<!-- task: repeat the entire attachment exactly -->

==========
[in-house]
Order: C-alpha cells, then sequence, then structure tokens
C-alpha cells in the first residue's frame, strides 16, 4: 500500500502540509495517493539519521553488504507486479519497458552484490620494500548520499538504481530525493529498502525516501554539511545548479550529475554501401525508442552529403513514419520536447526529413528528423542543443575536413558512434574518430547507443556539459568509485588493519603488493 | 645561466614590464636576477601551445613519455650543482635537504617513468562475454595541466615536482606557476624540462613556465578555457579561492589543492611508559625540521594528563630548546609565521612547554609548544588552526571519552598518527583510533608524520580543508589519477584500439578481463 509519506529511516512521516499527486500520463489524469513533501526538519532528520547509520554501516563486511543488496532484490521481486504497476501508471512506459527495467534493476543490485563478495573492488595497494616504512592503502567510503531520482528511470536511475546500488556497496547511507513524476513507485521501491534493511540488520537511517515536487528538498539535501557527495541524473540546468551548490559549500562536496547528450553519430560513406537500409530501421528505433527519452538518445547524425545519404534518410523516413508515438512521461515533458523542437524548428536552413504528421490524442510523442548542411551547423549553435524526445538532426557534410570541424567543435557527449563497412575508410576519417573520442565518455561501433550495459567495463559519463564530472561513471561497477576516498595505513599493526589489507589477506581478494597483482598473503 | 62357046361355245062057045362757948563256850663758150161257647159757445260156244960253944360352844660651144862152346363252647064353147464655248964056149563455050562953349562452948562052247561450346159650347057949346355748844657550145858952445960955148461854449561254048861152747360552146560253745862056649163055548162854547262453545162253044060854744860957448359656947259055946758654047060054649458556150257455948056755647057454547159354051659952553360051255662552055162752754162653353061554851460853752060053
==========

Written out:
[in-house]
Order: C-alpha cells, then sequence, then structure tokens
C-alpha cells in the first residue's frame, strides 16, 4: 500500500502540509495517493539519521553488504507486479519497458552484490620494500548520499538504481530525493529498502525516501554539511545548479550529475554501401525508442552529403513514419520536447526529413528528423542543443575536413558512434574518430547507443556539459568509485588493519603488493 | 645561466614590464636576477601551445613519455650543482635537504617513468562475454595541466615536482606557476624540462613556465578555457579561492589543492611508559625540521594528563630548546609565521612547554609548544588552526571519552598518527583510533608524520580543508589519477584500439578481463 509519506529511516512521516499527486500520463489524469513533501526538519532528520547509520554501516563486511543488496532484490521481486504497476501508471512506459527495467534493476543490485563478495573492488595497494616504512592503502567510503531520482528511470536511475546500488556497496547511507513524476513507485521501491534493511540488520537511517515536487528538498539535501557527495541524473540546468551548490559549500562536496547528450553519430560513406537500409530501421528505433527519452538518445547524425545519404534518410523516413508515438512521461515533458523542437524548428536552413504528421490524442510523442548542411551547423549553435524526445538532426557534410570541424567543435557527449563497412575508410576519417573520442565518455561501433550495459567495463559519463564530472561513471561497477576516498595505513599493526589489507589477506581478494597483482598473503 | 62357046361355245062057045362757948563256850663758150161257647159757445260156244960253944360352844660651144862152346363252647064353147464655248964056149563455050562953349562452948562052247561450346159650347057949346355748844657550145858952445960955148461854449561254048861152747360552146560253745862056649163055548162854547262453545162253044060854744860957448359656947259055946758654047060054649458556150257455948056755647057454547159354051659952553360051255662552055162752754162653353061554851460853752060053